This is a postscript to a June 1681 letter to Governor John Nixon at Fort Albany from the HBC's London Committee. It warns Nixon of French traders encroaching on the Company's establishments on James Bay.
Not only did Nixon need to worry about the resulting loss of trade, the French also posed a potential military threat: the Committee ordered Nixon to fortify his trading posts in case the French (or their Native allies) attacked -- which they did in 1686. p28, 1st pgh: "Postscript... Factory."
"Wee are informed by one Radison a French man who formerly served the Company That the French have built a Fort and settled a Factory within lesse than a dayes Journey from Ruperts river, which if it bee true, our dangers from the French doe approach,
but however we knowe well our settlement in the Bay is a greate offence to the French, and therefore it concerns us, tobe carefull to secure our Factoryes from any designe of theyres or of the Natives upon us,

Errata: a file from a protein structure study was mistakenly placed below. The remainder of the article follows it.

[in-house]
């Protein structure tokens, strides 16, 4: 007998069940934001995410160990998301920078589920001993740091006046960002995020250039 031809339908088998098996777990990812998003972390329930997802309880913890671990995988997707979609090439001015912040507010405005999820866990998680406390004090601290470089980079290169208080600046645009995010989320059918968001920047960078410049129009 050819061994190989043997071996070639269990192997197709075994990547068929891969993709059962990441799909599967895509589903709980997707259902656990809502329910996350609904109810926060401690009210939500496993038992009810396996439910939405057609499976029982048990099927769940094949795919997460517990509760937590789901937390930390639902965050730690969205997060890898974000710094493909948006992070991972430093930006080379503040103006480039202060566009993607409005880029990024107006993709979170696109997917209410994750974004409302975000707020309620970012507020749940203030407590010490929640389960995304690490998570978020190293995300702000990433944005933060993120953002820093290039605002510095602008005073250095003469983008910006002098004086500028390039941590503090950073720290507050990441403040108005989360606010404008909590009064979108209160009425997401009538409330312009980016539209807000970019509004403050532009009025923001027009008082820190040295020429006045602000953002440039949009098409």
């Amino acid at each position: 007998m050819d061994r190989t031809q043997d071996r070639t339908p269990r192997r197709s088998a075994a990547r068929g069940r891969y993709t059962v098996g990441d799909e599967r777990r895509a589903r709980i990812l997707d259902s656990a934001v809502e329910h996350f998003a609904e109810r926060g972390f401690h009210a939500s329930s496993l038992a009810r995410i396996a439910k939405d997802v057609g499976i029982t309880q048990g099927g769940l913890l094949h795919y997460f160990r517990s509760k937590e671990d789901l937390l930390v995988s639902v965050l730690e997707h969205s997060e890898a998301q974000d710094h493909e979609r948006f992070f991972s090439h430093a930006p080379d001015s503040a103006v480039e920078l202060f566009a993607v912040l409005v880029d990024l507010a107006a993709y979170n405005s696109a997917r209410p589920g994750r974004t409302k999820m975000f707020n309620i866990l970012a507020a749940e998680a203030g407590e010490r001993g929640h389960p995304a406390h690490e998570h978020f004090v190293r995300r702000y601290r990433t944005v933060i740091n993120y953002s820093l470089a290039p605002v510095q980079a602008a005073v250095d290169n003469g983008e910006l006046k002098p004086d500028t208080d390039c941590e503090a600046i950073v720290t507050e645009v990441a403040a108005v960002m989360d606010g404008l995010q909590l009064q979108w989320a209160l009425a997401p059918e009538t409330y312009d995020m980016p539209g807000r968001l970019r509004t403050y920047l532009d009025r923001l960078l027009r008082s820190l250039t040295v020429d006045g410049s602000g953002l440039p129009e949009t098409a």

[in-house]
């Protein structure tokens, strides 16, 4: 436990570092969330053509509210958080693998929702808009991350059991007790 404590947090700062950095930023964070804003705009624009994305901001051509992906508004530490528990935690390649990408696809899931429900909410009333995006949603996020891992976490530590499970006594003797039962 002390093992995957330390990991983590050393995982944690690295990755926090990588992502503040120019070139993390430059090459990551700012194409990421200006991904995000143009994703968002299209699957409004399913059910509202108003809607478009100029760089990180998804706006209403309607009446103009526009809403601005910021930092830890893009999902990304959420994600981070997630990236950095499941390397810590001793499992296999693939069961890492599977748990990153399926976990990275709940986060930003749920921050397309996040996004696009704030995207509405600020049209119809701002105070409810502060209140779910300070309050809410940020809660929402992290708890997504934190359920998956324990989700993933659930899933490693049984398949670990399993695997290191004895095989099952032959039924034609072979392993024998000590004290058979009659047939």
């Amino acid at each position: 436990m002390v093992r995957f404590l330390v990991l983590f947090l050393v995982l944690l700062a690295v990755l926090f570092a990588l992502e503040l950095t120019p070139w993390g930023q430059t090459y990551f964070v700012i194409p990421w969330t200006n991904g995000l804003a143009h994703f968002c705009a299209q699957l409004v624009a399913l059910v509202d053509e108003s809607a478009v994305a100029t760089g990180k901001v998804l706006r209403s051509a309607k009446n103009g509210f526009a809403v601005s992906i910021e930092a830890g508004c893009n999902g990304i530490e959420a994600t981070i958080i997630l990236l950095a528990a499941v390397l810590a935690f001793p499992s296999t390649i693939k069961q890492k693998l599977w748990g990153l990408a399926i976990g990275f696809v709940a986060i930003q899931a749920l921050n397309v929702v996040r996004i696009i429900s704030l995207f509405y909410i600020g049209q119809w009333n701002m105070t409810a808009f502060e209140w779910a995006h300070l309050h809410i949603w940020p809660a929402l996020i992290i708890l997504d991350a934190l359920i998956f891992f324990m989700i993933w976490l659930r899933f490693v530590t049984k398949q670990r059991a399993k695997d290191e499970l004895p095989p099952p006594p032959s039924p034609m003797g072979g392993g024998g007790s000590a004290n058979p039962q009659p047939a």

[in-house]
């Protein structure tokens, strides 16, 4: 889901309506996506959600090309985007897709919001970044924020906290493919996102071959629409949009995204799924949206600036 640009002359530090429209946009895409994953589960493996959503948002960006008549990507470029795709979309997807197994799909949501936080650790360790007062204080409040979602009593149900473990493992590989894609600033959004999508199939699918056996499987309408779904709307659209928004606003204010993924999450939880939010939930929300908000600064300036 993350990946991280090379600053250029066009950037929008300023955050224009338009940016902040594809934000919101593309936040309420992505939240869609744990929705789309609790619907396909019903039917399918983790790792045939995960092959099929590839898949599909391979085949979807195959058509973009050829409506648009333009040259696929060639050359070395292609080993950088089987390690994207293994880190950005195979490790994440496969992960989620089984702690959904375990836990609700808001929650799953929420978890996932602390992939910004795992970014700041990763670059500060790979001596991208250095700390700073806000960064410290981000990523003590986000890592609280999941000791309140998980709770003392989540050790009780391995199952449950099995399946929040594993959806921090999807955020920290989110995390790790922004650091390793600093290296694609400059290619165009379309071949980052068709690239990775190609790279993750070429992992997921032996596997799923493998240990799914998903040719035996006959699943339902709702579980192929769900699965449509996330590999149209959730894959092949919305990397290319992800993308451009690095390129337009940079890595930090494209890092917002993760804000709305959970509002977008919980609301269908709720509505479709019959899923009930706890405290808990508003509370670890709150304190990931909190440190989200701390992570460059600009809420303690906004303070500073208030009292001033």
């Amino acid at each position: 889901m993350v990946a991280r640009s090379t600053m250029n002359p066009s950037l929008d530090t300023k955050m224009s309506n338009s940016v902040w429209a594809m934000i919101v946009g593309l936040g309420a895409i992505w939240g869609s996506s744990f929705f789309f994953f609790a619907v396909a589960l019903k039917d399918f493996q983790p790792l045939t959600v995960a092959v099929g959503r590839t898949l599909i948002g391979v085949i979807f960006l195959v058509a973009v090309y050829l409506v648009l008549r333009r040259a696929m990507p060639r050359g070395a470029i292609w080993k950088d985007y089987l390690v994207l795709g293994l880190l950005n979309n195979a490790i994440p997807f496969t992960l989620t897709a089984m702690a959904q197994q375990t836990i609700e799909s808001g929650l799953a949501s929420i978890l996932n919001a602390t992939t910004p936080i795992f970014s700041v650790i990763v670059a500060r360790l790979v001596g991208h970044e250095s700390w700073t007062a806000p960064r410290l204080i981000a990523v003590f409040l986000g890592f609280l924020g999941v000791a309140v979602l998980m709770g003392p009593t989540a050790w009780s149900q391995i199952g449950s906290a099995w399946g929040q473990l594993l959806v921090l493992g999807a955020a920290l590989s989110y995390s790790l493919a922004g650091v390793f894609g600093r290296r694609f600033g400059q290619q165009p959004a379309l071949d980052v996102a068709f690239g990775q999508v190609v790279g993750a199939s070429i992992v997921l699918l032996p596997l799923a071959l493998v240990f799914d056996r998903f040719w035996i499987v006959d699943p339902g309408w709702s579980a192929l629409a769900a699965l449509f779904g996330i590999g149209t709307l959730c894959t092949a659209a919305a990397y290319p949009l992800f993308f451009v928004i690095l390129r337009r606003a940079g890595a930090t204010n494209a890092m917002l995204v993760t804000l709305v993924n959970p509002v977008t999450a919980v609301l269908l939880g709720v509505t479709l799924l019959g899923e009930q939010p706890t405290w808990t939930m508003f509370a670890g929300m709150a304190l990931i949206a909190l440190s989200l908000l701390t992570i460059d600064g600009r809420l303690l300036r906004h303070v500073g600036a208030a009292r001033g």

To which end wee advise you that in all places where your Factoryes are Established, you make some defensive Fortifications as Capt. Guillam did at first at Rupert river, where hee digged a Graft and Strengthned with pallisades, and wee desire that Fort may bee repaired and kept in order by those which from time to tyme shalbee employed in that Factory."
Read other accounts about this period in British and French relations - enter 'Beale,' 'Kelsey,' 'Knight,' 'McCliesh,' 'Outlaw,' or 'Pinfold' in the search box to your left.
View one artist's perception of a battle at sea.
Check the Beaver Index - e.g., enter 'Albany Fort,' 'Gillam,' 'Kelsey,' 'Knight,' 'York Factory,' etc.
Read more about John Nixon in the Dictionary of Canadian Biography Online.
The "Radison" referred to in this postscript was Pierre Esprit Radisson, who had served the HBC from its first voyage in 1668 until 1675.
In 1682, he sailed to Port Nelson (York Factory) for the Canadian Compagnie du Nord: over the winter, he captured competing traders from New England and from the HBC.
He rejoined HBC service in 1684, handing over the Compagnie du Nord's post at Port Nelson, and retired to the suburbs of London in 1687.